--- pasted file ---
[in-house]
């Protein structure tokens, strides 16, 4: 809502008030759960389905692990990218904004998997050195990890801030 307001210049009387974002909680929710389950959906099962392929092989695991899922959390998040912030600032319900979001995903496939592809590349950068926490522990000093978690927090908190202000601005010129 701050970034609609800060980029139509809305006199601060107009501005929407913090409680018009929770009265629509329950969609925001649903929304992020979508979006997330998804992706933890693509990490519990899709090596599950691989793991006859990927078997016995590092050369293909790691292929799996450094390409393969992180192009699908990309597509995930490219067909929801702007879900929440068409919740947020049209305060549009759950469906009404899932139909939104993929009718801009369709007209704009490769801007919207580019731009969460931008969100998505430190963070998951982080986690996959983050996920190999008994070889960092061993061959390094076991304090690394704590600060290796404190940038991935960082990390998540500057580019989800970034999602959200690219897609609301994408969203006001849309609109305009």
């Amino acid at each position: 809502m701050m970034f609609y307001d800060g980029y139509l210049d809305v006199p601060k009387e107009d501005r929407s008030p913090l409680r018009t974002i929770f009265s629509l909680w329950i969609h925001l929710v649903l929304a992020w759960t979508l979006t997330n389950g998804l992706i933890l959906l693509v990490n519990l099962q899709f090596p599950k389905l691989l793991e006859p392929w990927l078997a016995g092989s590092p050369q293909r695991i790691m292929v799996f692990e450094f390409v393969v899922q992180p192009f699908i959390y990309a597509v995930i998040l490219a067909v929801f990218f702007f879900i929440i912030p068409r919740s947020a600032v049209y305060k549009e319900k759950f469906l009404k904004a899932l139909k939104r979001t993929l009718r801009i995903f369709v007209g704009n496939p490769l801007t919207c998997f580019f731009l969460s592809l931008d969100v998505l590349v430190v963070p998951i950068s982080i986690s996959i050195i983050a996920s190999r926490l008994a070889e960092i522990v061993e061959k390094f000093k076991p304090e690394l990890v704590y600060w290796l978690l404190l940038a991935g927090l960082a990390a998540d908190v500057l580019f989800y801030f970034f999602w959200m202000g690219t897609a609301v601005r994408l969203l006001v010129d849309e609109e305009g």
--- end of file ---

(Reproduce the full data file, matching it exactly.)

[in-house]
């Protein structure tokens, strides 16, 4: 809502008030759960389905692990990218904004998997050195990890801030 307001210049009387974002909680929710389950959906099962392929092989695991899922959390998040912030600032319900979001995903496939592809590349950068926490522990000093978690927090908190202000601005010129 701050970034609609800060980029139509809305006199601060107009501005929407913090409680018009929770009265629509329950969609925001649903929304992020979508979006997330998804992706933890693509990490519990899709090596599950691989793991006859990927078997016995590092050369293909790691292929799996450094390409393969992180192009699908990309597509995930490219067909929801702007879900929440068409919740947020049209305060549009759950469906009404899932139909939104993929009718801009369709007209704009490769801007919207580019731009969460931008969100998505430190963070998951982080986690996959983050996920190999008994070889960092061993061959390094076991304090690394704590600060290796404190940038991935960082990390998540500057580019989800970034999602959200690219897609609301994408969203006001849309609109305009």
């Amino acid at each position: 809502m701050m970034f609609y307001d800060g980029y139509l210049d809305v006199p601060k009387e107009d501005r929407s008030p913090l409680r018009t974002i929770f009265s629509l909680w329950i969609h925001l929710v649903l929304a992020w759960t979508l979006t997330n389950g998804l992706i933890l959906l693509v990490n519990l099962q899709f090596p599950k389905l691989l793991e006859p392929w990927l078997a016995g092989s590092p050369q293909r695991i790691m292929v799996f692990e450094f390409v393969v899922q992180p192009f699908i959390y990309a597509v995930i998040l490219a067909v929801f990218f702007f879900i929440i912030p068409r919740s947020a600032v049209y305060k549009e319900k759950f469906l009404k904004a899932l139909k939104r979001t993929l009718r801009i995903f369709v007209g704009n496939p490769l801007t919207c998997f580019f731009l969460s592809l931008d969100v998505l590349v430190v963070p998951i950068s982080i986690s996959i050195i983050a996920s190999r926490l008994a070889e960092i522990v061993e061959k390094f000093k076991p304090e690394l990890v704590y600060w290796l978690l404190l940038a991935g927090l960082a990390a998540d908190v500057l580019f989800y801030f970034f999602w959200m202000g690219t897609a609301v601005r994408l969203l006001v010129d849309e609109e305009g």